How did participants perceive and interpret the violence of war and their own roles in it? Why did they write about their experiences afterwards? What kinds of survival strategies did peasants, citizens and nobleman develop amidst the everyday experiences of brutality, devastation and death? How was extreme cruelty remembered, and how was war experienced? How did reality and mythology (about the extreme brutality of the enemy, for instance) blend in individual memory and in the cultural memories of communities?
Special Editor of the Thematic Issue
Imagining the 1456 Siege of Belgrade in Capystranus
Suzana Miljan and Hrvoje Kekez
The Memory of the Battle of Krbava (1493) and the Collective Identity of the Croats
Turning Turk as Rational Decision in the Hungarian–Ottoman Frontier Zone
Going Off to the War in Hungary: French Nobles and Crusading Culture in the Sixteenth Century
Zoltán Péter Bagi
The Life of Soldiers during the Long Turkish War (1593–1606)
Turkish Captives in Hungary during Austria’s Last Turkish War (1788–91)
Taming Mars: Customs, Rituals and Ceremonies in the Siege Operations in Dalmatia during the War for Crete (1645–69)
Cristina Bravo Lozano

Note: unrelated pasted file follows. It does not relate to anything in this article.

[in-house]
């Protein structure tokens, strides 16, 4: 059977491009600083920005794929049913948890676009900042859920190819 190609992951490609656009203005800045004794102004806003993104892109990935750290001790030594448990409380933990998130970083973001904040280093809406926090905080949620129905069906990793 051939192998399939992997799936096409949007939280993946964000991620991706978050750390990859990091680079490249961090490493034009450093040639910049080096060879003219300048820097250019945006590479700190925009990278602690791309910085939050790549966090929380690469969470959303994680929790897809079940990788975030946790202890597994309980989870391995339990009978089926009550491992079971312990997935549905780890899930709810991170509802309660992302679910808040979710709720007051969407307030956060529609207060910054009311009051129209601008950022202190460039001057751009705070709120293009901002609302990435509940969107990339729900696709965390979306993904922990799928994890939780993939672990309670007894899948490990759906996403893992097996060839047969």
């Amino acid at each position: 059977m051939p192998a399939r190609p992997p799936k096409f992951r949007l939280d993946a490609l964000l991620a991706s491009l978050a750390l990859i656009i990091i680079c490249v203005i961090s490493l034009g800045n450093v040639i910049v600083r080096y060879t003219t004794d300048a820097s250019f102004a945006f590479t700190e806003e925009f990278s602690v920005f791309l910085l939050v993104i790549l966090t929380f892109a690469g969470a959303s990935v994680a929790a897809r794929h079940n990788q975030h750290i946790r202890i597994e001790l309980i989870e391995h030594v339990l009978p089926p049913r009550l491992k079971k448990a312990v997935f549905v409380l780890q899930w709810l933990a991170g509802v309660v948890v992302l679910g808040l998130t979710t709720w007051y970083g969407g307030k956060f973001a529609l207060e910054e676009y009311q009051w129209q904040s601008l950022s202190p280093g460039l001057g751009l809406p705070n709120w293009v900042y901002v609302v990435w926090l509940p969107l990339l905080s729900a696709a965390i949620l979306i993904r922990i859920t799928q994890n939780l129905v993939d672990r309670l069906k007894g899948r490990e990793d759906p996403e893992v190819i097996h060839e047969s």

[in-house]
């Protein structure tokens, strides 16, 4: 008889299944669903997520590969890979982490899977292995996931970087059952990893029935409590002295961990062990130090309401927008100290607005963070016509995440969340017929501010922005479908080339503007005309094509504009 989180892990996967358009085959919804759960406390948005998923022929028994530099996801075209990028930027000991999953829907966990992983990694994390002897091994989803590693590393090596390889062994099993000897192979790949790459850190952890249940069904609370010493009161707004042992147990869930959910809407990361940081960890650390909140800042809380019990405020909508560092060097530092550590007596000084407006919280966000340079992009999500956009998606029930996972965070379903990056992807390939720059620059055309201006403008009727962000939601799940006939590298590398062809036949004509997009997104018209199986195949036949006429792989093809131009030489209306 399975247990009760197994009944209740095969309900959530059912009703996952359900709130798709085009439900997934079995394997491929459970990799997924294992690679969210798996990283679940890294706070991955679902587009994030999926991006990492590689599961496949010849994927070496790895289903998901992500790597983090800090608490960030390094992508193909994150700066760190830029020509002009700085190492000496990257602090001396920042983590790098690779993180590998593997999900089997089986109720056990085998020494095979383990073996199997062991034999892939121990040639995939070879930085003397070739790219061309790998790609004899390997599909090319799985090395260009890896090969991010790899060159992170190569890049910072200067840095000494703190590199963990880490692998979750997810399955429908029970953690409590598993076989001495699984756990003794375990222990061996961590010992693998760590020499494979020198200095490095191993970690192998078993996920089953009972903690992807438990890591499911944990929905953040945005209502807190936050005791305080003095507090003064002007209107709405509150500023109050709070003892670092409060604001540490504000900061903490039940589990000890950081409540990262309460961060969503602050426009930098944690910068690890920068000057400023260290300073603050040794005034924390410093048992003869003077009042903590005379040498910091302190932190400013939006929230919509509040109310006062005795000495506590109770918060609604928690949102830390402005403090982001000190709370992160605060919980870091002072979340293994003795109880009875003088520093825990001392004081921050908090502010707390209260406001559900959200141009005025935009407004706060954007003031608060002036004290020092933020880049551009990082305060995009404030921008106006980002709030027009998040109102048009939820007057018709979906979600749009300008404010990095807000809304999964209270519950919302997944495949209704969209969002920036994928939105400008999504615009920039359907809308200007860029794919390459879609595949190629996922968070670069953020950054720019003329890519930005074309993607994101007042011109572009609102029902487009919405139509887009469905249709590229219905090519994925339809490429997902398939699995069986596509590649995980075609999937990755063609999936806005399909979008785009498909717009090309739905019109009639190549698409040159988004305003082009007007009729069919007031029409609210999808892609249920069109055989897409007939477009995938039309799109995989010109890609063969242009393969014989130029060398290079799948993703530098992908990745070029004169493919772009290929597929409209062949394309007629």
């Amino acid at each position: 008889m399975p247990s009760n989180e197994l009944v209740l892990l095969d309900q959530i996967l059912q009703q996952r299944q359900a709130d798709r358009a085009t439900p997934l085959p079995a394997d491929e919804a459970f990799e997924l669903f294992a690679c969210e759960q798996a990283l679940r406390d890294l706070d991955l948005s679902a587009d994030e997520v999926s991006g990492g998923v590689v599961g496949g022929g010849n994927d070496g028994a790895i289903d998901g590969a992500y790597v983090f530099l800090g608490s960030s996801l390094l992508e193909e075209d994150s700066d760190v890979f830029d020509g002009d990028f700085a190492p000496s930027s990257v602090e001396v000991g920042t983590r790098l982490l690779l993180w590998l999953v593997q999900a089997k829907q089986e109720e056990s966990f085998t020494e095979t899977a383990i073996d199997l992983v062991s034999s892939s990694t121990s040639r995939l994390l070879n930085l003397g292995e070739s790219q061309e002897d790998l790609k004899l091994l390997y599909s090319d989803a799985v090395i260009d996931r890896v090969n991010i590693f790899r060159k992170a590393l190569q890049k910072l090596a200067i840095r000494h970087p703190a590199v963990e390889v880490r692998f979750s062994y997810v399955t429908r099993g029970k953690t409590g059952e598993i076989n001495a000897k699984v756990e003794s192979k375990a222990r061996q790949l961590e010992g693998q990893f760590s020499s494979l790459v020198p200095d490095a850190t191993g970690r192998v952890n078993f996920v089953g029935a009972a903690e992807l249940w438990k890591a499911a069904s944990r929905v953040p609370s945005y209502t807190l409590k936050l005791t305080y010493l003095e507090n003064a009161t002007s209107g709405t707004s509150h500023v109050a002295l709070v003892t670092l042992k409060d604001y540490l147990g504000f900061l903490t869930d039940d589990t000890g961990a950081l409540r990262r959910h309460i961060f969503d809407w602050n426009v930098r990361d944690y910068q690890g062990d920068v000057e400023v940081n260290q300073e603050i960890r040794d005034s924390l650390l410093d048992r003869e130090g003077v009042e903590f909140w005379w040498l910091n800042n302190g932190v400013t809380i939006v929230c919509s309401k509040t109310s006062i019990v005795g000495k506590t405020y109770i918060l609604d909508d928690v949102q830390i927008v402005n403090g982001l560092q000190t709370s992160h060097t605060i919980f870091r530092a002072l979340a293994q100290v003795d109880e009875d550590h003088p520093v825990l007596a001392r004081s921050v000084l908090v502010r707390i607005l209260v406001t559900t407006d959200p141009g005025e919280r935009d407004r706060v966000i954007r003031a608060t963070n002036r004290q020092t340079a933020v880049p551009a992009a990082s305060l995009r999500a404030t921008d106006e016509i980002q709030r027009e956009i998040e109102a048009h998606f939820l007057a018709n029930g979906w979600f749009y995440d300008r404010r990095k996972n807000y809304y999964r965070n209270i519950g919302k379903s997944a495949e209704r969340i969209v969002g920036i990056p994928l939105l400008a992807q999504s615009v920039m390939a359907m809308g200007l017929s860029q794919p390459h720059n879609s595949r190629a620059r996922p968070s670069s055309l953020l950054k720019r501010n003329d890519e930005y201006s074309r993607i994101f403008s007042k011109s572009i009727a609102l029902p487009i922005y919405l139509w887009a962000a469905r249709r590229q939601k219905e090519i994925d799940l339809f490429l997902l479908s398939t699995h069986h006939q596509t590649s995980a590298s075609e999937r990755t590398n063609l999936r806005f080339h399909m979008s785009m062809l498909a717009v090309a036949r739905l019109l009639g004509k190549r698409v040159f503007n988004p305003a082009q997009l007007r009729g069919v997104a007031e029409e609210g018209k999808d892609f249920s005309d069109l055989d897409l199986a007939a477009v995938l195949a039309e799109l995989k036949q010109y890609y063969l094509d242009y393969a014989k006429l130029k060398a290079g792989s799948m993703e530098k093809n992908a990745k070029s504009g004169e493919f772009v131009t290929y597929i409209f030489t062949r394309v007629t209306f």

Madrid as Vienna, Besieged and Saved. The Ceremonial and Political Dimensions of the Royal Cavalcade to Atocha (1683)
The European Tributary States of the Ottoman Empire in the Sixteenth and Seventeenth Centuries. Edited by Gábor Kármán and Lovro Kunčević. Reviewed by Tetiana Grygorieva.
What Is Microhistory? Theory and Practice. By István M. Szijártó and Sigurður Gylfi Magnússon. Reviewed by Kisantal Tamás.
Imagináció és imitáció Zrínyi eposzában [Imagination and Imitation in Zrínyi’s Epic]. By Farkas Gábor Kiss. Reviewed by Levente Nagy.
A reform útján. Katolikus megújulás Nyugat-Magyarországon [On the Path of Reform: Catholic Revival in Western Hungary]. By István Fazekas. Reviewed by Béla Vilmos Mihalik.
Batthyány Ádám. Egy magyar főúr és udvara a XVII. század közepén [Ádám Battyhány. A Hungarian Aristocrat and His Court in the Middle of the Seventeenth Century]. By András Koltai. Reviewed by Tibor Martí.